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Tuesday, December 03, 2013

Send a Real Card

Last night, hubby and I worked for a few hours signing our Christmas cards, stuffing the cards in the envelopes, and putting on the stamps. Years ago, I made the process simpler by printing out address labels. I also put together The Marzec Times, our annual newsletter, which briefly covers the highlights of our year. We slip the newsletter inside the card.

Sending out Christmas cards is one of the traditions of the season I love. I haven’t seen Marie since college, but I send her a card every year--and she sends one back. Our neighbors moved away twenty-seven years ago, but we still keep in touch at Christmas time. It gives me a warm feeling to think about them and to know how they are doing. We probably won’t get together and visit each other, but it doesn’t matter. We remember each other and wish each other well and hope that next year another card will come.

To me, the emotional connection is the most important part of the tradition.

Fewer and fewer people send out cards these days. Yes, the price of stamps keeps going up, but spending 46 cents once a year on an old friend is a far cheaper than buying them a drink.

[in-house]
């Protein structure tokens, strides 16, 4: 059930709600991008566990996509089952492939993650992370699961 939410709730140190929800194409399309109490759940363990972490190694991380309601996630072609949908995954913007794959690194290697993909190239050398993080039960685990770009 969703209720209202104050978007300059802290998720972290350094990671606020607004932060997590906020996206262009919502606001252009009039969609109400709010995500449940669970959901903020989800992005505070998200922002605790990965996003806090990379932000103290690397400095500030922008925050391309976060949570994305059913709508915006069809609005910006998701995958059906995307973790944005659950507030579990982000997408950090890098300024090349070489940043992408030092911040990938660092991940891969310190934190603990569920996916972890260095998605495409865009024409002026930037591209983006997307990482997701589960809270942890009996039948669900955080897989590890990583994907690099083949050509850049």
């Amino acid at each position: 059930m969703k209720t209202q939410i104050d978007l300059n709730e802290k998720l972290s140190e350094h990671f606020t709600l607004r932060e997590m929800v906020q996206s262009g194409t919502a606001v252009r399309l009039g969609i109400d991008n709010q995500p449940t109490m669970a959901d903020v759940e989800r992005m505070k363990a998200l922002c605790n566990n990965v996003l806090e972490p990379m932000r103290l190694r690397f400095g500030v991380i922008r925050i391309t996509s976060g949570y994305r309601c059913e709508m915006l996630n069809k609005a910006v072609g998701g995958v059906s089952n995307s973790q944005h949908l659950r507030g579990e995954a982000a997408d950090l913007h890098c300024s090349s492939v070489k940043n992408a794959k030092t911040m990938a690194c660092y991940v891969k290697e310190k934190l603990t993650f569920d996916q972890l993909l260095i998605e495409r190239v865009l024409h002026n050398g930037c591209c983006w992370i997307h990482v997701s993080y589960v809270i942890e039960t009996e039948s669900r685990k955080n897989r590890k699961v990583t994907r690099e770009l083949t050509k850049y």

Posting “Merry Christmas” or "Happy Holidays" on Facebook is nice, but it will soon be forgotten in a cascade of hastily posted greetings. A card in the mailbox is a special surprise, one that can be held and remembered for a long, long time after its delivery. A card is a gift, real symbol of your presence to someone else.

Over the years, I have removed people from my card list. I usually give them a few years, and then I reluctantly cross them off. However, I will often email the pdf file of our Christmas newsletter to them. I figure it is something they can print if they like—or send it to their ereader. It is my attempt to reach out and keep in touch. I find it very sad that in our modern society with all our amazing communication devices, all I ever get from many people are a bunch of forwarded messages that contain nothing about their personal lives and many of those forwarded messages are filled with hate, which is even more distressing.

Please touch somebody in a special way this holiday season. Send them a real paper card in the mail. Give them a memory.


MarkD60 said...

We sent our cards a long time ago.
I don't like forwarded emails either.

Penelope Marzec said...

I have to admit that there are a few funny forwarded emails. However, after I've seen them five or so times, they really aren't funny anymore.

I really appreciate an email that's more like an old-fashioned letter, where the sender actually types out a few lines about their life.

Lita Harris said...

This is a beautiful post. Human interaction is falling by the wayside. People put little thought into how they communicate with others. I still send hand signed cards

Penelope Marzec said...

Lit a,

I am afraid there are people who do not know how to write a letter. Or maybe they are just too lazy, but they blame it on the price of stamps. It's a sad state of affairs. :^(

MarkD60 said...

Thanks for the reminder, I need to send cards.

Penelope Marzec said...


I'm glad you send cards. :-)